Tweaking the protective properties of the gut mucus, a layer lining the inside of the gut, to boost the proliferation of good bacteria potentially could halt the development of neurological disorders, like multiple sclerosis (MS), according to a review of more than 100 studies.
The review, “The Role of the Gastrointestinal Mucus System in Intestinal Homeostasis: Implications for Neurological Disorders,” was published in the journal Frontiers in Cellular and Infection Microbiology.
Our gut is lined with a mucus layer that is key for a healthy gastrointestinal system, with properties adapted to each segment of the gut. In the small intestine its composition is more porous to facilitate nutrient absorption, while in the colon it becomes thicker, acting as a physical barrier against harmful bacteria but allowing the natural, beneficial community of microbes living in the gut — the gut microbiome — to thrive.
Moreover, the gut is innervated not only by the autonomic nervous system, but also by its own network of neuronal cells that regulate the functions of the gastrointestinal tract, called enteric nervous system (ENS).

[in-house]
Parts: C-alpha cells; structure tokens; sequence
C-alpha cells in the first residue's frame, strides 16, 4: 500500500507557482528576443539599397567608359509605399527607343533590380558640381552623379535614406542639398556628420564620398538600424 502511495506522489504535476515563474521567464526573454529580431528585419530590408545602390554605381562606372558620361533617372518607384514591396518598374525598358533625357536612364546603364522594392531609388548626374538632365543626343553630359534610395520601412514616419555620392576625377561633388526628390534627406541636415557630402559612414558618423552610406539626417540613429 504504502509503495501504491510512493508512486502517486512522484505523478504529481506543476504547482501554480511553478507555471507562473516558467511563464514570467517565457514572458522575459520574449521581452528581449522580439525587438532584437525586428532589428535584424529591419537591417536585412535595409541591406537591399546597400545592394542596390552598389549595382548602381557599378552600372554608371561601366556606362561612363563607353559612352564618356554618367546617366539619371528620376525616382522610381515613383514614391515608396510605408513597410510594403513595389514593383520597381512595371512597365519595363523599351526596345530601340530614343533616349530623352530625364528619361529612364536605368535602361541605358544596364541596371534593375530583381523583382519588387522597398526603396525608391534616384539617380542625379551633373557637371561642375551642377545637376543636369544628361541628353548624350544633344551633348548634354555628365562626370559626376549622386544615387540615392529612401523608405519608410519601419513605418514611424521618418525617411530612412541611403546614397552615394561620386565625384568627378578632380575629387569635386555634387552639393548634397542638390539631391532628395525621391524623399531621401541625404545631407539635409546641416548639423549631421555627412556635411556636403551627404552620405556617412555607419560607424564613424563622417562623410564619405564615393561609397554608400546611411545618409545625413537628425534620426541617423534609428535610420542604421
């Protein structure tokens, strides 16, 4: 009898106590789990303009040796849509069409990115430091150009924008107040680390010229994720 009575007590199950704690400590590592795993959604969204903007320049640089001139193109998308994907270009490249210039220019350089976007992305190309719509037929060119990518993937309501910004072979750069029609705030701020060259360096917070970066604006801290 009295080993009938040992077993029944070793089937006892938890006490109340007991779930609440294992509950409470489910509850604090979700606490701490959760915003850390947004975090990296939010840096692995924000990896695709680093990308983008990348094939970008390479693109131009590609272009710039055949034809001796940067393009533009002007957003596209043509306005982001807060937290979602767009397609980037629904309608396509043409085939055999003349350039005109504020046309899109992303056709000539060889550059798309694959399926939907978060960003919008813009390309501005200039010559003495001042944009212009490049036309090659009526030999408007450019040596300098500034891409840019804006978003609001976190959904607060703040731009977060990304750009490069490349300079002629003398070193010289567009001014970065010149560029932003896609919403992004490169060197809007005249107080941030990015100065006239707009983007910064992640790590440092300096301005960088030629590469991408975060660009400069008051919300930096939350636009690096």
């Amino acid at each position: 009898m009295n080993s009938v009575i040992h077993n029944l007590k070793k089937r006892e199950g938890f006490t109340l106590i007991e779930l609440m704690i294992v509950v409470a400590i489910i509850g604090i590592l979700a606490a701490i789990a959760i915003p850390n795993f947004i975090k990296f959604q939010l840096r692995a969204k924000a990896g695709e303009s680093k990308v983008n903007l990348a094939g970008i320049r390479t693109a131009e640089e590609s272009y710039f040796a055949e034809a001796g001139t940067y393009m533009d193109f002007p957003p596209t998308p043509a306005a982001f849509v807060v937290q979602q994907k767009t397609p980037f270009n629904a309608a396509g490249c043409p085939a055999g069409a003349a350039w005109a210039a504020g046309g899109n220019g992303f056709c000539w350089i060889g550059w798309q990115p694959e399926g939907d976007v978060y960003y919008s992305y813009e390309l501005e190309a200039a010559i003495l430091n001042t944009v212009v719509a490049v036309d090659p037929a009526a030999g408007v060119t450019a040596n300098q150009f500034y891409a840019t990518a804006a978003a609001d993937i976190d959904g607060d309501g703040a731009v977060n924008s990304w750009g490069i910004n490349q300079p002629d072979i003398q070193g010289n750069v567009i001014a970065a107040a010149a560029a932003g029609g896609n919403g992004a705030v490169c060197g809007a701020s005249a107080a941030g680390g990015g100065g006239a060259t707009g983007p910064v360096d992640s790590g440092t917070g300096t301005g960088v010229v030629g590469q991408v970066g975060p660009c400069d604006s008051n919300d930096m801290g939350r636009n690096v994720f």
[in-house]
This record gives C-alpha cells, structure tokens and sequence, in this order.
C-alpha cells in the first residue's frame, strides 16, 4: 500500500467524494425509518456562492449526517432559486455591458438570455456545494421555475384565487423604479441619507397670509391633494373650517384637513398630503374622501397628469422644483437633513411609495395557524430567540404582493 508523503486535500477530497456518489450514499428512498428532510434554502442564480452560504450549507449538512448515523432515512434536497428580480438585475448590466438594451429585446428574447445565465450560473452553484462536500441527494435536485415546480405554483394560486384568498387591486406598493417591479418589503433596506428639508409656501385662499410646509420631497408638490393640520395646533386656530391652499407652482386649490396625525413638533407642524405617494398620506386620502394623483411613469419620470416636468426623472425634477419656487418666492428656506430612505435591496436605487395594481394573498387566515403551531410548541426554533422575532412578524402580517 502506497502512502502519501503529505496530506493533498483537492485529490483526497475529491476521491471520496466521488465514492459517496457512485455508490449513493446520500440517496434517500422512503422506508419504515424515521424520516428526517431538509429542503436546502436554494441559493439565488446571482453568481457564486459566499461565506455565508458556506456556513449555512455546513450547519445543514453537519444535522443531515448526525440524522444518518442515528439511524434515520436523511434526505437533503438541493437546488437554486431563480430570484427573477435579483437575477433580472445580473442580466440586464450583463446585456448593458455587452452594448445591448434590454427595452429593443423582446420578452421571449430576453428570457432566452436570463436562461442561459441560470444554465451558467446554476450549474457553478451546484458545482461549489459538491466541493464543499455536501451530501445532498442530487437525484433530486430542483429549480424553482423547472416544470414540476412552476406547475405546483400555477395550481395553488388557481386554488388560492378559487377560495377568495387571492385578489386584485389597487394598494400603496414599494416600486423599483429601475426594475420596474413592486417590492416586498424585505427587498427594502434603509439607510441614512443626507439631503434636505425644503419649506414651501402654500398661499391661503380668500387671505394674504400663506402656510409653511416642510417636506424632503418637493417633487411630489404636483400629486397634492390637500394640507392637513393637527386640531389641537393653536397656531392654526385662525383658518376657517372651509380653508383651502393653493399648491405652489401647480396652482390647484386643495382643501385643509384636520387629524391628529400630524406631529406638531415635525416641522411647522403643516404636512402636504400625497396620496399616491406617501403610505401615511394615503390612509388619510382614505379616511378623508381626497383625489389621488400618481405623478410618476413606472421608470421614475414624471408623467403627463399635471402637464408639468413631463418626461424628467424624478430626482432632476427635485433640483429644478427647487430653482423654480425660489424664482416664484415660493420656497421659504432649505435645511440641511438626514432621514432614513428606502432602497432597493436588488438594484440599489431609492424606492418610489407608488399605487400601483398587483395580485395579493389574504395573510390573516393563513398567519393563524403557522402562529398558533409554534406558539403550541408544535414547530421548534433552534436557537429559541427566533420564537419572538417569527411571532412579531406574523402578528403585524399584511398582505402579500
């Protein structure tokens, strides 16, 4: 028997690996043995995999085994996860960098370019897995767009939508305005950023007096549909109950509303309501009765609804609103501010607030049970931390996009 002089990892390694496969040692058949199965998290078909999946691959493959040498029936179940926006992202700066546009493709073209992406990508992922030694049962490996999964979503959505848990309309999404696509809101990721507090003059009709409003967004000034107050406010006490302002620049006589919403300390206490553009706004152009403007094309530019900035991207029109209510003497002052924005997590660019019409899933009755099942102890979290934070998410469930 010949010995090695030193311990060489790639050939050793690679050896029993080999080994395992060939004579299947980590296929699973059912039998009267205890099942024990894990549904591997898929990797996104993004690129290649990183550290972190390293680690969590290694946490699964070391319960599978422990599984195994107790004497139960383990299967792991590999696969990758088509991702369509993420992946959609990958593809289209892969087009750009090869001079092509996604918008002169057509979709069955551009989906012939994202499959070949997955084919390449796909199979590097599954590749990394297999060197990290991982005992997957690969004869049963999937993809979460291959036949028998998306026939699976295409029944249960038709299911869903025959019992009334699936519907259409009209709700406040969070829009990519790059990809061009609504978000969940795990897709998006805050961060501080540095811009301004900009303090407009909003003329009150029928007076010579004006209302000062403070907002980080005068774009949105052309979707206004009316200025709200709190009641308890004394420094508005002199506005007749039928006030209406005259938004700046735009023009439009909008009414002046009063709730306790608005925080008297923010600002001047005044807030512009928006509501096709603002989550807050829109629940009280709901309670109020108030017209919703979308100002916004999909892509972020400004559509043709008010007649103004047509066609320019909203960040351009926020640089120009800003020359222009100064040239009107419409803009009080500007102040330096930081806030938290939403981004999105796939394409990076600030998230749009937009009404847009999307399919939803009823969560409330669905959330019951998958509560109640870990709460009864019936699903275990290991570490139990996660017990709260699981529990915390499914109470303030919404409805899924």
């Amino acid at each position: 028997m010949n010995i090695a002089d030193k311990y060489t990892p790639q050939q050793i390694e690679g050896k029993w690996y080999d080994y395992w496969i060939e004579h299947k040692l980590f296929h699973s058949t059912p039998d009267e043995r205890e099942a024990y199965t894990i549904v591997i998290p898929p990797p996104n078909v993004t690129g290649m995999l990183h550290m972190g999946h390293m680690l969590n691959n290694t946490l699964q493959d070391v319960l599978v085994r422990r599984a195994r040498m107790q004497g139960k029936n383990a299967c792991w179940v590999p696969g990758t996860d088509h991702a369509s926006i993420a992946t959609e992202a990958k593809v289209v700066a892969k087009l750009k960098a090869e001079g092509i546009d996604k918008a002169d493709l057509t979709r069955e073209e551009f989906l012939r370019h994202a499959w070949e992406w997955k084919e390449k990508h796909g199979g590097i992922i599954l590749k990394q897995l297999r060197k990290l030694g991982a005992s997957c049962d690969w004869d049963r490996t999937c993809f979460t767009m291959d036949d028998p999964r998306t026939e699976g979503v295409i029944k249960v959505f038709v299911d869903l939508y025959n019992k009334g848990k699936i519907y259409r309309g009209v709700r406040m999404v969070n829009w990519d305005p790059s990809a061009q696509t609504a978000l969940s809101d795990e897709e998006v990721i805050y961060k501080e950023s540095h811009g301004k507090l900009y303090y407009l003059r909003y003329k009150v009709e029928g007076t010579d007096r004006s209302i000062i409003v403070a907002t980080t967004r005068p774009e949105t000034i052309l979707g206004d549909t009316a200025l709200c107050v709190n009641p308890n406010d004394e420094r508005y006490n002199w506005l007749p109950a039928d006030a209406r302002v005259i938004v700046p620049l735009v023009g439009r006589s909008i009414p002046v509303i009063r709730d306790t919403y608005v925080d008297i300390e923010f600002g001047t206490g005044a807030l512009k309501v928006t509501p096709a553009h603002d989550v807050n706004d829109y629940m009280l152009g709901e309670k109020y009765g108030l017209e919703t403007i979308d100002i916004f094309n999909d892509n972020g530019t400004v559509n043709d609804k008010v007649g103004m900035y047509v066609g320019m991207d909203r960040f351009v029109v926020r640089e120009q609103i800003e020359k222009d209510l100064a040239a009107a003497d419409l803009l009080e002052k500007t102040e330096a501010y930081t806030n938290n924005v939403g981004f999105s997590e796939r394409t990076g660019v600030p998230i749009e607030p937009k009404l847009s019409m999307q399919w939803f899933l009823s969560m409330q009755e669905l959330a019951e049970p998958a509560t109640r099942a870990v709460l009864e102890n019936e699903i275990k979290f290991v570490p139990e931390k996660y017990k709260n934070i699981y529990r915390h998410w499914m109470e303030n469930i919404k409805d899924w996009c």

Increasing evidence shows that changes in the gut and its microbiome have far-reaching implications, and are commonly found in people with neurological disorders, such as autism, Parkinson’s and Alzheimer’s disease, and also MS.
Now, researchers at the RMIT University, Melbourne, Australia, reviewed 113 neurological, gut and microbiology studies suggesting that changes in the gut mucus composition could play a role in neurological disorders.
“Mucus is a critical protective layer that helps balance good and bad bacteria in your gut but you need just the right amount — not too little and not too much,” Elisa Hill-Yardin, said in a press release. Hill-Yardin is a professor at School of Health and Biomedical Sciences, RMIT University and the study’s senior author.
“Researchers have previously shown that changes to intestinal mucus affect the balance of bacteria in the gut but until now, no one has made the connection between gut mucus and the brain,” Hill-Yardin said.
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